Along with the financial crisis and political uncertainty, Lebanese banks are continuously restrained. Total assets of Lebanese commercial banks increased by 0.05%, year-to-date (y-t-d), and stood at $188.13B in February 2021, according to Lebanon’s consolidated commercial banks’ balance sheet. The uptick can be explained by the Central Bank’s circular 154 which is related to the increase of banks’ external liquidity by 3%, in addition to circular 567 associated with the increase of commercial banks’ capital by 20%, equivalent to around $4 billion. However, it is not yet known how many banks will meet the Central Bank’s target after the Lebanese Banking Control Commission assesses each separately.
In details, resident customers’ deposits (which grasp 58.51% of total liabilities) decreased since December 2020 by 0.15% to $110.07B in February 2021, with deposits in LBP increasing by 1.72% to $24.85B while the deposits in foreign currencies declining by 0.68% to stand at $85.22B.
As for Non-resident customers’ deposits grasping 14.48% of total liabilities, they recorded a downtick of 0.42% and remained at $27.24B over the same period. In fact, the deposits in LBP retreated by 1.45% to reach $2.224B while deposits in foreign currencies declined by 0.33% and totaled $25.01B in February 2021. More importantly, the dollarization ratio for private sector deposits increased from 77.63% in February 2020 to 80.04% in February 2021. In addition, Non-resident financial sector Liabilities held 3.43% of total Liabilities and recorded a downtick of 1.93% to reach $6.45B y-t-d.
On the assets side, Reserves, constituting 59.30% of total assets, recorded a y-t-d uptick of 0.02% to settle at $111.56B in February 2021. Deposits with the central bank (BDL), grasping 98.95% of total reserves, witnessed a slight y-t-d decrease of 0.04% to reach $110.39B.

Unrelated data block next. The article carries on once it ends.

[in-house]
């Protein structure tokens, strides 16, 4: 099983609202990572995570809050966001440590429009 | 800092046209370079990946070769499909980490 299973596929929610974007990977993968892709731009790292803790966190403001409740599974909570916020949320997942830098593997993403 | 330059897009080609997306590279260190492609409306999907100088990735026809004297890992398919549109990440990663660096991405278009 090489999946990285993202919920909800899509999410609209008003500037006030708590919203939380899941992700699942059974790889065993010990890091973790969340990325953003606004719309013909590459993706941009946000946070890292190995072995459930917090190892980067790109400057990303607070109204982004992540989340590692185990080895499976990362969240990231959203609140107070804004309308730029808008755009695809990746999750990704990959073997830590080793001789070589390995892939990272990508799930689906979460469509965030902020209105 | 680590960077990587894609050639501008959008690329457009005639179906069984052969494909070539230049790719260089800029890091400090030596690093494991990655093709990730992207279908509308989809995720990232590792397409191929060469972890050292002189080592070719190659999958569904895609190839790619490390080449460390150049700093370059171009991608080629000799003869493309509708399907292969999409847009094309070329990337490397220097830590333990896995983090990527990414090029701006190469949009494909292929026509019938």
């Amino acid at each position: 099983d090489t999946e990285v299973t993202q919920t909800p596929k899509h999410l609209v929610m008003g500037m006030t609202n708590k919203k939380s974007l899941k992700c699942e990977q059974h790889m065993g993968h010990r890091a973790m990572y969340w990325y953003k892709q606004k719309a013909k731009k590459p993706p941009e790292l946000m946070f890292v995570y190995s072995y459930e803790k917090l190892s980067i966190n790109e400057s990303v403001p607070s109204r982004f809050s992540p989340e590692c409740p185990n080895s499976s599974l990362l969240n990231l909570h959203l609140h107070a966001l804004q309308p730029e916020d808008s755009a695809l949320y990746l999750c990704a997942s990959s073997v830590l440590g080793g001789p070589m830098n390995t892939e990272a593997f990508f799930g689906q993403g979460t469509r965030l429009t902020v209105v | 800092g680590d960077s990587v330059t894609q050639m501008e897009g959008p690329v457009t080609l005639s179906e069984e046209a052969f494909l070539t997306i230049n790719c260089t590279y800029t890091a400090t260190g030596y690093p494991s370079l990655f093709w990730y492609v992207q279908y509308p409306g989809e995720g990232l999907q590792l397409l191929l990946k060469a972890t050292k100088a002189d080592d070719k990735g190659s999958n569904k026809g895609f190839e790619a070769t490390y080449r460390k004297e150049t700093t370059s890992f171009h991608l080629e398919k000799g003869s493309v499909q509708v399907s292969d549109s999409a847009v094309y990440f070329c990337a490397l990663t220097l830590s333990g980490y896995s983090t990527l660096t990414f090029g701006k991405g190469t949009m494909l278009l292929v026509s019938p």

Meanwhile, Claims on resident customers, constituting 16.68% of total assets, shrank by 1.19%, to stand at $31.39B in February 2021. The drop in the loans portfolio followed the early settlement of some loans from related customers’ deposits through a netting process in fear of a haircut on deposits or a formal devaluation of the currency. Moreover, Resident Securities portfolio (11.99% of total assets) added 0.41% during January to stand at $22.56B. Specifically, the subscriptions in T-bills in LBP recorded decline of 0.03% to reach $11.45B in February 2021 while the subscriptions in Eurobonds added 0.75% and totaled $9.46B for the same period. In addition, claims on non-resident financial sector rose by 4.41% to record $4.92B in February 2021.
In addition, Banque du Liban recently issued a statement in which it decided to launch an electronic currency exchange platform built to register all transactions with the help of the commercial banks and licensed exchange dealers. The new statement shows the effort of BDL in helping banking sector overpass the current situation and to reduce the Lebanese pound’s exchange rate against the dollar that reached 12,000 LBP/USD last week.
Commercial Banks Assets and Residents Customer Deposits by February ($B)